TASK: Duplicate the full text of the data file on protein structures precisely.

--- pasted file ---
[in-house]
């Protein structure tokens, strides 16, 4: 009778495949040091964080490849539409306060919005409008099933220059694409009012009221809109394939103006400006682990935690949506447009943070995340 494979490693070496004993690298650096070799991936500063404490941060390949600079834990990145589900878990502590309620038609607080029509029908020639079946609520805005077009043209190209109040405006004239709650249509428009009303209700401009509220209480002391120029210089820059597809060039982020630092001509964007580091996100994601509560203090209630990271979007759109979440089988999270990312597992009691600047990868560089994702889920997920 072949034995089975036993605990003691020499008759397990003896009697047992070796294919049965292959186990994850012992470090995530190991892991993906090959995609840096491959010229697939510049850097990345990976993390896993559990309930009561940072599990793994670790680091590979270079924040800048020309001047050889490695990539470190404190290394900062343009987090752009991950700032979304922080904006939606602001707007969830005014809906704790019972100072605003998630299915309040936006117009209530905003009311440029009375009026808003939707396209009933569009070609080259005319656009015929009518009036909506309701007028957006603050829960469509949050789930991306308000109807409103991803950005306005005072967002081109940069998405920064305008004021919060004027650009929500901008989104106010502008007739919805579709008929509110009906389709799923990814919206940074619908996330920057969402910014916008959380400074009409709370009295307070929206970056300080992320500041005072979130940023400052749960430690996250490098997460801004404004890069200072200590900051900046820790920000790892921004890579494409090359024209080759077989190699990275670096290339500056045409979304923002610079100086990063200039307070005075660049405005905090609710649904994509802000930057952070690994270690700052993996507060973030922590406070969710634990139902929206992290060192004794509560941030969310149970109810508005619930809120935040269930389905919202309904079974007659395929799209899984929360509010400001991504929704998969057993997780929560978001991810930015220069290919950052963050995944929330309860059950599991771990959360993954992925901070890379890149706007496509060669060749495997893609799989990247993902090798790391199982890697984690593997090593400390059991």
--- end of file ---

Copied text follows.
[in-house]
């Protein structure tokens, strides 16, 4: 009778495949040091964080490849539409306060919005409008099933220059694409009012009221809109394939103006400006682990935690949506447009943070995340 494979490693070496004993690298650096070799991936500063404490941060390949600079834990990145589900878990502590309620038609607080029509029908020639079946609520805005077009043209190209109040405006004239709650249509428009009303209700401009509220209480002391120029210089820059597809060039982020630092001509964007580091996100994601509560203090209630990271979007759109979440089988999270990312597992009691600047990868560089994702889920997920 072949034995089975036993605990003691020499008759397990003896009697047992070796294919049965292959186990994850012992470090995530190991892991993906090959995609840096491959010229697939510049850097990345990976993390896993559990309930009561940072599990793994670790680091590979270079924040800048020309001047050889490695990539470190404190290394900062343009987090752009991950700032979304922080904006939606602001707007969830005014809906704790019972100072605003998630299915309040936006117009209530905003009311440029009375009026808003939707396209009933569009070609080259005319656009015929009518009036909506309701007028957006603050829960469509949050789930991306308000109807409103991803950005306005005072967002081109940069998405920064305008004021919060004027650009929500901008989104106010502008007739919805579709008929509110009906389709799923990814919206940074619908996330920057969402910014916008959380400074009409709370009295307070929206970056300080992320500041005072979130940023400052749960430690996250490098997460801004404004890069200072200590900051900046820790920000790892921004890579494409090359024209080759077989190699990275670096290339500056045409979304923002610079100086990063200039307070005075660049405005905090609710649904994509802000930057952070690994270690700052993996507060973030922590406070969710634990139902929206992290060192004794509560941030969310149970109810508005619930809120935040269930389905919202309904079974007659395929799209899984929360509010400001991504929704998969057993997780929560978001991810930015220069290919950052963050995944929330309860059950599991771990959360993954992925901070890379890149706007496509060669060749495997893609799989990247993902090798790391199982890697984690593997090593400390059991």